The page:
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Robinson Cano beats Red Sox shift with a bunt double

Mark Townsend
Big League Stew

Given the injuries the New York Yankees are facing and limitations those create for their offense, they would probably prefer to see Robinson Cano taking as many healthy hacks as he can muster. However, it worked out pretty well when he elected to lay down a bunt in the first inning of their 8-4 loss to the Boston Red Sox on Friday night. Plus it resulted in one of the stranger hits we've seen this season.

The strategy behind Cano's bunt attempt was simple: With the Red Sox infield defense shifting and expecting him to pull the ball to the right side, a good bunt down the third base line would result in an easy base hit. It's a wise strategy that we've seen used numerous times by guys such as Carlos Gonzalez of the Colorado Rockies when he's struggling at the plate. We've also seen David Ortiz pull the trick out of his bag a handful of times over the years with some success along the way. But rarely do players using this strategy have the success Cano did on Friday.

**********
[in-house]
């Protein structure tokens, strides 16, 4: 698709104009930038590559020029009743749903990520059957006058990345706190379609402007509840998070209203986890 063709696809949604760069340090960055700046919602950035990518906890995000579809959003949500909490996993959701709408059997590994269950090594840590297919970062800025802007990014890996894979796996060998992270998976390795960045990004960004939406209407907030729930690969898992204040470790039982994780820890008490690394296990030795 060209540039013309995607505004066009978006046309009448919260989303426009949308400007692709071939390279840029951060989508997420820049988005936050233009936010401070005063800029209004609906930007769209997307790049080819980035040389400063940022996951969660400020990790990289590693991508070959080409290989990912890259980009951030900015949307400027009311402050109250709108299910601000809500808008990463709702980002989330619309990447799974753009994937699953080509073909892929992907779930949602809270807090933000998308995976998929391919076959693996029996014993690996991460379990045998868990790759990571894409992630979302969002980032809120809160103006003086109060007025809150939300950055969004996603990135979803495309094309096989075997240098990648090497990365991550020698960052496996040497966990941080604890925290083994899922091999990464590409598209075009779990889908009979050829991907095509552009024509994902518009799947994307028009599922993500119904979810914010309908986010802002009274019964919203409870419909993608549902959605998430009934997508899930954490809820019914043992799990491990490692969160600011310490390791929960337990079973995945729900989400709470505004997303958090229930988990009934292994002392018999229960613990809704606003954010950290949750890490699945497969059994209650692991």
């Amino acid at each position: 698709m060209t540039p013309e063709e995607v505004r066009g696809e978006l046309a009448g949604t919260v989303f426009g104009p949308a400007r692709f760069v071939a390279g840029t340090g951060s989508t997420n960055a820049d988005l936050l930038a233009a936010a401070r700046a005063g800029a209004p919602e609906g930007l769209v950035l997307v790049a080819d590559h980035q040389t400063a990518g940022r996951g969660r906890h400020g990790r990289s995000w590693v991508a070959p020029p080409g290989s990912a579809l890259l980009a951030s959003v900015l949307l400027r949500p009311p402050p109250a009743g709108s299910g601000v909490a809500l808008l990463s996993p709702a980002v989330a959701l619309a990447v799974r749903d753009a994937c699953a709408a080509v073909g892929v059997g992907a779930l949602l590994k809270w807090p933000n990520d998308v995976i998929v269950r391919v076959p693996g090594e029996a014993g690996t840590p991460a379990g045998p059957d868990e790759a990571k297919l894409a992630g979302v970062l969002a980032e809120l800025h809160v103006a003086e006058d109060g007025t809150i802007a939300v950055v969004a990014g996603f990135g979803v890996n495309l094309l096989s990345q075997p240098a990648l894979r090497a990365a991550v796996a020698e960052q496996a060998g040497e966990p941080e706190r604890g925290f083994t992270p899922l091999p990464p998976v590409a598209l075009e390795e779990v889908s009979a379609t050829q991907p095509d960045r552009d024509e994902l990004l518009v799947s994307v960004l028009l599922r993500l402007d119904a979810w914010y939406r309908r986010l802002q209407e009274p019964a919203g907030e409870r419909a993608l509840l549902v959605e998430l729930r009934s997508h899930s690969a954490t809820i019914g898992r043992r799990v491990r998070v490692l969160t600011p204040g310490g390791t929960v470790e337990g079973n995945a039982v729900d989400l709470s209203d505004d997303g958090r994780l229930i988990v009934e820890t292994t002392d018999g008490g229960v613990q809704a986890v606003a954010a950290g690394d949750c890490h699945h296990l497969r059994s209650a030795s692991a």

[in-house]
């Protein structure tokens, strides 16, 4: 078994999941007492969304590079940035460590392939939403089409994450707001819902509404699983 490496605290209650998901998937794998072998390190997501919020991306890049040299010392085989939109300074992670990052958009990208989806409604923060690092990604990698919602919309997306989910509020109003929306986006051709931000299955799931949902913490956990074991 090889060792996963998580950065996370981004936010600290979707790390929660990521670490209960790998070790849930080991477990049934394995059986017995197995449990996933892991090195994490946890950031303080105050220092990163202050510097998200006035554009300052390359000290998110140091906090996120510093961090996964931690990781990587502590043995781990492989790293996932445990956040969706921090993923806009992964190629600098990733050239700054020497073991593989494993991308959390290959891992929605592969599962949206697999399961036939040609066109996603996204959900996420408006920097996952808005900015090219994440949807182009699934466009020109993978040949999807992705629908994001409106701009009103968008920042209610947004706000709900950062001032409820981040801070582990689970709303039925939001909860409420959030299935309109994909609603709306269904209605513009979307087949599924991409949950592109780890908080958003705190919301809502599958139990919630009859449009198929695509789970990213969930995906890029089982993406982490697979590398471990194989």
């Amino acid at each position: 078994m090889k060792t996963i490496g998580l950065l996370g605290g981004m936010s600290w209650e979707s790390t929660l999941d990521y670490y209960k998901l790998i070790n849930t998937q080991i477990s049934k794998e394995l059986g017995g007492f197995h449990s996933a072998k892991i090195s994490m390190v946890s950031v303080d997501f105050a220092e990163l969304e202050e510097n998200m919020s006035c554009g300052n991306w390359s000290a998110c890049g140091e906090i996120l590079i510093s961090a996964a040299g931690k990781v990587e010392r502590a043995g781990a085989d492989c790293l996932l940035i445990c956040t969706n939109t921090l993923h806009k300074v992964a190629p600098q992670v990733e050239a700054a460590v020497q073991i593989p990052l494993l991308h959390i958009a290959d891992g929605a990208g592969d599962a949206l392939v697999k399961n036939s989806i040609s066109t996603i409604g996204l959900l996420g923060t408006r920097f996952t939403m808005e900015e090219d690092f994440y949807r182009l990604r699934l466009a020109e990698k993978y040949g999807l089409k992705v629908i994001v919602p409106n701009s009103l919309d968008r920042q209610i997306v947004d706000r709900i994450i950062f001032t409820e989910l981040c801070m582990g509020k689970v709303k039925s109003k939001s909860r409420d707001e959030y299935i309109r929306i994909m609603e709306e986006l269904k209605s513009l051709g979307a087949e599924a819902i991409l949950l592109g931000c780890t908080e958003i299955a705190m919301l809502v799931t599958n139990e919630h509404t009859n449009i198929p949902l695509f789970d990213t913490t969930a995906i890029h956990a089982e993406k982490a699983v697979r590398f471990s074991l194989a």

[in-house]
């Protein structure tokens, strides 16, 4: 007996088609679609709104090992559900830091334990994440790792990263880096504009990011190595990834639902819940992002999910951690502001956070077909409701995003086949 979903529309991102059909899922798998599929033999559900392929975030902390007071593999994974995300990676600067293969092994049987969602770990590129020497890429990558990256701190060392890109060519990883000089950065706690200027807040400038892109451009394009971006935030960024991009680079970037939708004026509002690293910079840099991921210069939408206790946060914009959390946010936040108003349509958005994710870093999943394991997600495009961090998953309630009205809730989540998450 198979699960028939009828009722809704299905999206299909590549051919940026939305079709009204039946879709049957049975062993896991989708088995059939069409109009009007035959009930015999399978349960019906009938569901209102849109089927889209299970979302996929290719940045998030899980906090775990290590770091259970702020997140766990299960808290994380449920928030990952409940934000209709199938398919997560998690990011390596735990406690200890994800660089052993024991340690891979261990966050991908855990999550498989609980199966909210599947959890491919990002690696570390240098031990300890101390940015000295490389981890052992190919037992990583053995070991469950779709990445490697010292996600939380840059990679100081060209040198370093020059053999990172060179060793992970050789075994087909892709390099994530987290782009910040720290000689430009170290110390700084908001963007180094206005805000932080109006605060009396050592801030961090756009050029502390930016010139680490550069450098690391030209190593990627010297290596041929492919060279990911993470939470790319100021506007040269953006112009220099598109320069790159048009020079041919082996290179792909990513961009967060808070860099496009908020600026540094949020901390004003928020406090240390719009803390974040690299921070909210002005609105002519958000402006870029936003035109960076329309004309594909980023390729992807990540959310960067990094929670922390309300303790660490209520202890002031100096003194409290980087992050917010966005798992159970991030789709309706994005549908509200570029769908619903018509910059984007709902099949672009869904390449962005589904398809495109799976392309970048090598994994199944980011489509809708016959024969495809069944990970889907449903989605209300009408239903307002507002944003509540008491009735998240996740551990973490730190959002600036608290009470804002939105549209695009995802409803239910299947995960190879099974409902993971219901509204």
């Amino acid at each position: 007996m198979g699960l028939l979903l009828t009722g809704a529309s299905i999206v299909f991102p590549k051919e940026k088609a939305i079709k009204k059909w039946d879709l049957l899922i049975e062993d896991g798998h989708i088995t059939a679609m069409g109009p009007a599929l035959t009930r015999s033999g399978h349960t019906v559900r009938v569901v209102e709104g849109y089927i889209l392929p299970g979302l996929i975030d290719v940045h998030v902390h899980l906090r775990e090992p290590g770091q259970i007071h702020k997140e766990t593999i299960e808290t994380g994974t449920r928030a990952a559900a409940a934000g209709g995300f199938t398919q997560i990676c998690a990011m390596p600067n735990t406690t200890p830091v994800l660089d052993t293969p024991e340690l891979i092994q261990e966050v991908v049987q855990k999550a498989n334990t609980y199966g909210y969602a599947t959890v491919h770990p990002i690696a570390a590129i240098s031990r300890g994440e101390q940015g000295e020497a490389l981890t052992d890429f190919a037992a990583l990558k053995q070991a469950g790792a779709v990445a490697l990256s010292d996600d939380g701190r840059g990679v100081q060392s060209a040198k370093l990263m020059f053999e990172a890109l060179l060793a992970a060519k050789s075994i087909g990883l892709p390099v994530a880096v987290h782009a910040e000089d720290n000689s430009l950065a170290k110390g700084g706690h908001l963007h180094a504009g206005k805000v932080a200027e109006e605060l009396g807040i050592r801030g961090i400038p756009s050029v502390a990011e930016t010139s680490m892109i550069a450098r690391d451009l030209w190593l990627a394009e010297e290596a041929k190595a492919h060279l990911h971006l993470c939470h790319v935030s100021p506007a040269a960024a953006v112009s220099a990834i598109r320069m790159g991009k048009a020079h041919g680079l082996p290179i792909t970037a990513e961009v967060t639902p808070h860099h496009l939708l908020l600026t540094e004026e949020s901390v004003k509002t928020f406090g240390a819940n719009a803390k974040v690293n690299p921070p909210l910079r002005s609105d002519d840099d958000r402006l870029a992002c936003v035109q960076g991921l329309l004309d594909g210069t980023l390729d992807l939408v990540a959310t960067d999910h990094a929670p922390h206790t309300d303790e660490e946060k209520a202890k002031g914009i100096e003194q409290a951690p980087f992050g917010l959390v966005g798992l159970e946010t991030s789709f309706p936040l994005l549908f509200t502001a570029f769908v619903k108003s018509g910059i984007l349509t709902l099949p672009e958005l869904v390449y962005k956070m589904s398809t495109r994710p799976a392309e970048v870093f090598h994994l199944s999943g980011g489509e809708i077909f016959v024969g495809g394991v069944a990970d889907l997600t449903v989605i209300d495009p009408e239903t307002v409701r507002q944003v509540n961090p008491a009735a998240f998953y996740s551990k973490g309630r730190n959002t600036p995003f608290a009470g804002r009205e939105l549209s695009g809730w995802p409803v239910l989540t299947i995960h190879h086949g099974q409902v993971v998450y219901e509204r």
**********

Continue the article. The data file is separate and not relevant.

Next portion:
[Related: Brett Gardner adds to Yankees' injury woes]

Rather than lay down a bunt that he hoped would die peacefully in the grass, Cano actually put a little force behind it and ended up pushing the ball through the infield and about 60 feet beyond the third base bag. That made it a long run for third baseman Will Middlebrooks, who was covering at shortstop, and left fielder Daniel Nava. With Boston's defense in front of him, Cano ran hard the whole way and made it into second base with a sliding double. Or a sliding bunt double, if you want to be more specific.

It's not a first, but bunt doubles don't come along very frequenrly. That's especially true coming from the No. 3 hitter in the batting order. They aren't paid to bunt, because you can't bunt in 100 runs every year.

That's why the Yankees' preference would be for Cano to take a couple swings for the right-field seats with two outs and nobody on base, but they can't argue with the idea or the result. Obviously Cano wanted to give Boston something to think about in terms of their shift strategy. The Red Sox wouldn't budge, though, and Cano kept finding ways around it anyway as he finished 4-for-4 with three more doubles.

The moral to this story: Unless a rule is passed that allows teams to play 13 fielders, there's no good defense for a locked in Robinson Cano. One way or another, he's going to beat you.

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